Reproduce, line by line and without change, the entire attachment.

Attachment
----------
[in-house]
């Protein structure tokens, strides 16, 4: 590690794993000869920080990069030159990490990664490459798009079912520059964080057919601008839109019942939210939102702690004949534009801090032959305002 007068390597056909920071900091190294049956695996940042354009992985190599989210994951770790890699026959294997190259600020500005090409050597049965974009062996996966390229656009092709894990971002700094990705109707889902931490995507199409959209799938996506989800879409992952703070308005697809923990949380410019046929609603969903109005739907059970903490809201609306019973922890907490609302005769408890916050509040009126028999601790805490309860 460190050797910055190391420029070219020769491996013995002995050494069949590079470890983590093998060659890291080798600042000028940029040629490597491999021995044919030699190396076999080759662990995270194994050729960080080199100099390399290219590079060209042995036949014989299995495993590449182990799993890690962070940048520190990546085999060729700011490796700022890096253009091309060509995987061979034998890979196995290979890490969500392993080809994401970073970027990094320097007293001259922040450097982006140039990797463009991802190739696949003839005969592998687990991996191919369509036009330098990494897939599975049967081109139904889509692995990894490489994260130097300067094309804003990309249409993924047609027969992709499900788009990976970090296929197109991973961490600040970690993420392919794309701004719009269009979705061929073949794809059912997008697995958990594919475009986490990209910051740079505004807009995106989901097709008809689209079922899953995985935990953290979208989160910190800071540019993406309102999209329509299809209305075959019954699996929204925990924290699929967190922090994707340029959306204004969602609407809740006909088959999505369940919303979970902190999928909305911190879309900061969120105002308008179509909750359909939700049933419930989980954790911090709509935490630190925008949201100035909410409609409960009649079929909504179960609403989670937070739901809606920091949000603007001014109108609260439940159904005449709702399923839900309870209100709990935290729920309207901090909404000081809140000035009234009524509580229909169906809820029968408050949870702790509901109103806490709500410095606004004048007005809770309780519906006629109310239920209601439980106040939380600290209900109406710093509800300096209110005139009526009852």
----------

[in-house]
């Protein structure tokens, strides 16, 4: 590690794993000869920080990069030159990490990664490459798009079912520059964080057919601008839109019942939210939102702690004949534009801090032959305002 007068390597056909920071900091190294049956695996940042354009992985190599989210994951770790890699026959294997190259600020500005090409050597049965974009062996996966390229656009092709894990971002700094990705109707889902931490995507199409959209799938996506989800879409992952703070308005697809923990949380410019046929609603969903109005739907059970903490809201609306019973922890907490609302005769408890916050509040009126028999601790805490309860 460190050797910055190391420029070219020769491996013995002995050494069949590079470890983590093998060659890291080798600042000028940029040629490597491999021995044919030699190396076999080759662990995270194994050729960080080199100099390399290219590079060209042995036949014989299995495993590449182990799993890690962070940048520190990546085999060729700011490796700022890096253009091309060509995987061979034998890979196995290979890490969500392993080809994401970073970027990094320097007293001259922040450097982006140039990797463009991802190739696949003839005969592998687990991996191919369509036009330098990494897939599975049967081109139904889509692995990894490489994260130097300067094309804003990309249409993924047609027969992709499900788009990976970090296929197109991973961490600040970690993420392919794309701004719009269009979705061929073949794809059912997008697995958990594919475009986490990209910051740079505004807009995106989901097709008809689209079922899953995985935990953290979208989160910190800071540019993406309102999209329509299809209305075959019954699996929204925990924290699929967190922090994707340029959306204004969602609407809740006909088959999505369940919303979970902190999928909305911190879309900061969120105002308008179509909750359909939700049933419930989980954790911090709509935490630190925008949201100035909410409609409960009649079929909504179960609403989670937070739901809606920091949000603007001014109108609260439940159904005449709702399923839900309870209100709990935290729920309207901090909404000081809140000035009234009524509580229909169906809820029968408050949870702790509901109103806490709500410095606004004048007005809770309780519906006629109310239920209601439980106040939380600290209900109406710093509800300096209110005139009526009852």